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An immigrant once found to be an American citizen still may be removed from the U.S. after he later was found to be a non-citizen, the First Circuit held April 6 ( Miranda v. Sessions , 2017 BL 112071, 1st Cir., No. 16-2174, 4/5/17 ).
The argument that the doctrine of res judicata, under which the first determination of citizenship would stand, was immaterial, the court said in an opinion by Judge Sandra L. Lynch.
The ruling on circumstances described as novel for the U.S. Court of Appeals for the First Circuit gives immigration officials multiple opportunities to prove an immigrant isn’t a U.S. citizen.
Under the Immigration and Nationality Act, courts don’t have jurisdiction to review a final removal determination by the government. However, courts must first determine citizenship to decide whether that jurisdictional bar applies.
Frank Edney Monteiro Miranda pleaded guilty to failing to register as a sex offender, a violation of state law in Massachusetts.
During removal proceedings in 2007, however, the immigration judge decided that Miranda became a U.S. citizen when his mother was naturalized. Federal authorities didn’t challenge that decision.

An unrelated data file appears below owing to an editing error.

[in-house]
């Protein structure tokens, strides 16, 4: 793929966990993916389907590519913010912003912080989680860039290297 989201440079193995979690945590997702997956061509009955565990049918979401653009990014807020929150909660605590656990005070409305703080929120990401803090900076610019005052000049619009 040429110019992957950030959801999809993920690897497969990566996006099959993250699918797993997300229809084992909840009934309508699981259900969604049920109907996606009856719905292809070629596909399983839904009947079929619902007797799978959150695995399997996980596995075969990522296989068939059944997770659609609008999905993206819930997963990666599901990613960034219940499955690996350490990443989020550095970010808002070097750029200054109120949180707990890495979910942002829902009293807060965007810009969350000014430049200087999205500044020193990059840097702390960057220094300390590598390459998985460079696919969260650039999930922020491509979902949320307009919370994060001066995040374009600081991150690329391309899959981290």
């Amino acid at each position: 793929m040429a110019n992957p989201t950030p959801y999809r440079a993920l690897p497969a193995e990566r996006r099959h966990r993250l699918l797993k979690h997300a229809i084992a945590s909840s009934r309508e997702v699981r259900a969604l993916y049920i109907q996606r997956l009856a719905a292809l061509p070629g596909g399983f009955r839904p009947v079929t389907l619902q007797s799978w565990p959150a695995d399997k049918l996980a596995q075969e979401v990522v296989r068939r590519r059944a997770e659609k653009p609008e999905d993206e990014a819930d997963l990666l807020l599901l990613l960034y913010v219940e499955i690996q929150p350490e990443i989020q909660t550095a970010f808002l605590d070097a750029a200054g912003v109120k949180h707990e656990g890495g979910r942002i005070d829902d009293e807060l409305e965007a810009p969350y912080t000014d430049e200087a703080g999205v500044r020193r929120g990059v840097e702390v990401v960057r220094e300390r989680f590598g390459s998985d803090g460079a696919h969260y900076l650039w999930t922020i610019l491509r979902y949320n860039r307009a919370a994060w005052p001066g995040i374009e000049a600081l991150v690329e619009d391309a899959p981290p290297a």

After Miranda was convicted of a drug felony and went to prison, new removal proceedings were held in 2016.
The second immigration judge ruled that Miranda wasn’t a U.S. citizen and ordered him removed.
The Board of Immigration Appeals, an arm of the Justice Department, dismissed his appeal, and Miranda then moved onto the First Circuit.
He argued that res judicata applied in his case, meaning because it was already decided he was a U.S. citizen, he couldn’t be removed. Before res judicata could apply, he had to prove citizenship, the court said.
But the facts and applicable law actually showed that he wasn’t a citizen, the appeals court said. This finding prevented it from reviewing his removal order and his res judicata argument wasn’t addressed.
Justice David H. Souter and Judge Bobby R. Baldock, sitting by designation, joined the opinion.
Joyce & Associates PC represented Miranda. Department of Justice represented the government.
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